Institutional-based rehabilitation was performed in counties MZ and AX, beginning at 4 and 16 months after the Sichuan earthquake, respectively, while only routine care was provided in county SF. Rehabilitation therapy was provided in counties MZ and AX by rehabilitation professionals and local health departments, and funded by international non-governmental organizations (NGOs).

This study evaluates functional outcomes, HRQOL, and life satisfaction in fracture victims 27 months after the Sichuan earthquake. Major determinants of HRQOL and life satisfaction are analysed.

METHODS

Design

This is a cross-sectional quasi-experimental design study performed with two intervention groups and a control group.

Participants

A total of 390 fracture victims from 3 heavily destroyed areas who sustained injuries in the 2008 Sichuan earthquake were identified and enrolled. Eligibility criteria were: (i) 18 years and older; (ii) had received institutional-based rehabilitation therapy in MZ and AX counties (intervention groups) or had not received rehabilitation therapy in SF county (control group), and; (iii) agreed to participate in demographic and medical questionnaires, medical examinations, and clinical assessments.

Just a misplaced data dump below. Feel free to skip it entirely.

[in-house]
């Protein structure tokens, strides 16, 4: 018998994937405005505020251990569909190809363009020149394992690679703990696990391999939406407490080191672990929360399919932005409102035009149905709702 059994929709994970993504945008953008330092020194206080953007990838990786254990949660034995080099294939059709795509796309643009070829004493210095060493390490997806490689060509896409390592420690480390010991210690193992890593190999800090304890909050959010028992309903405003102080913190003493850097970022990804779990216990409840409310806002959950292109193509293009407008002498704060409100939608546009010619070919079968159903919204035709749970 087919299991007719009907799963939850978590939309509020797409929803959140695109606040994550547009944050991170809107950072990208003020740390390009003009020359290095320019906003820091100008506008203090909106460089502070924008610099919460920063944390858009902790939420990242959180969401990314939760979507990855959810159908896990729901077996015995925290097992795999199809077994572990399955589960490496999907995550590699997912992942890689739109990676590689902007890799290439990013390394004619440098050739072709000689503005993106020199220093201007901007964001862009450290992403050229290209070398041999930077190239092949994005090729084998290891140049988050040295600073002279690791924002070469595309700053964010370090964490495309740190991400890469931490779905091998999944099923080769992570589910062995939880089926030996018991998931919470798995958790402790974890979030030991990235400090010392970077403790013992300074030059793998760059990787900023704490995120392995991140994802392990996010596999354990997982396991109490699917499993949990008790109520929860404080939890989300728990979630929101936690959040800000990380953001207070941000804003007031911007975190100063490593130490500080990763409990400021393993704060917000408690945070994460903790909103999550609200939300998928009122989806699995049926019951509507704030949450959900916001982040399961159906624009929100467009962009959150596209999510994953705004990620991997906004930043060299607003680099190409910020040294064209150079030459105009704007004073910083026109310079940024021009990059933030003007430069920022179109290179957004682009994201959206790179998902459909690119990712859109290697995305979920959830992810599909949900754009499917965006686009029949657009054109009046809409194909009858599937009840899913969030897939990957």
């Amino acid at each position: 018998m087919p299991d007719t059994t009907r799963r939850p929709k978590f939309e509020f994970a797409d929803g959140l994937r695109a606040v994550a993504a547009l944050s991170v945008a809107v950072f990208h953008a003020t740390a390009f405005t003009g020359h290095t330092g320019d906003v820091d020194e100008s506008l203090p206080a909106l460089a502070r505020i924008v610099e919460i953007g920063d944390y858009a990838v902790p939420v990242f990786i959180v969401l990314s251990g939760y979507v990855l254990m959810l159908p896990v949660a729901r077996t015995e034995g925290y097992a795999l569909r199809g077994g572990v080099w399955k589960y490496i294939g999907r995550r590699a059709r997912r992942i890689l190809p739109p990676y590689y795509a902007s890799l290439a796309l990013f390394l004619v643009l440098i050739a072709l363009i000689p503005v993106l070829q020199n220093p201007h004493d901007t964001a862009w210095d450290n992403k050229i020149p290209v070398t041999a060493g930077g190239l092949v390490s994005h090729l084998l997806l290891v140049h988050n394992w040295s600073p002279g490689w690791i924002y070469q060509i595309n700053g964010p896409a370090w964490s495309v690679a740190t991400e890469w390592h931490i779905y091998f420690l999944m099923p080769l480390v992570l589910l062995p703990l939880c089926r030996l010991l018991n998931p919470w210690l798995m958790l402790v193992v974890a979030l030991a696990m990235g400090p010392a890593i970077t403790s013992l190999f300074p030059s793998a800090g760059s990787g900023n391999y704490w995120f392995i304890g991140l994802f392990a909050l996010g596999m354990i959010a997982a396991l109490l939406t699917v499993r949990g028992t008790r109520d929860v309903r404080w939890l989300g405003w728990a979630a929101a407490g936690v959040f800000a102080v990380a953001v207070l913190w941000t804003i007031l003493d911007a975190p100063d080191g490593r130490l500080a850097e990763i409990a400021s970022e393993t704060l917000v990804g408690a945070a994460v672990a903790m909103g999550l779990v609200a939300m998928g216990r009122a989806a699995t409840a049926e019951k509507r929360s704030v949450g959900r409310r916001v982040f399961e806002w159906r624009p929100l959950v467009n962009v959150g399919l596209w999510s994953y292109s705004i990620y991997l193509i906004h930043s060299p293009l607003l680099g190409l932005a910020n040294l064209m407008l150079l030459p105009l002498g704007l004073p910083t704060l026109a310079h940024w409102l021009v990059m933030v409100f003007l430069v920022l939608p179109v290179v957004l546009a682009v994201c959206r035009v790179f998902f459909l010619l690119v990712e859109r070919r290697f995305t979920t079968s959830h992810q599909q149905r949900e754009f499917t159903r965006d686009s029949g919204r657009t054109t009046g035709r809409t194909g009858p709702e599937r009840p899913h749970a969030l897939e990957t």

Participants were divided into two research groups and a control group, as follows:

• early intervention group: 226 earthquake victims rehabilitated in county MZ in September 2008;

• late intervention group: 80 earthquake survivors rehabilitated in county AX 1 year later in September 2009;

• control group: 84 earthquake survivors who did not receive any institutional-based rehabilitation in county SF.

Table I provides subject demographics for each group.

This study was approved by the ethics committee of Nanjing Medical University and written informed consent was obtained from all participants.

Table I. Demographic characteristics by research subgroup

Demographic characteristics

Early intervention group

(n = 226)

Late intervention group

(n = 80)

Control group

(n = 84)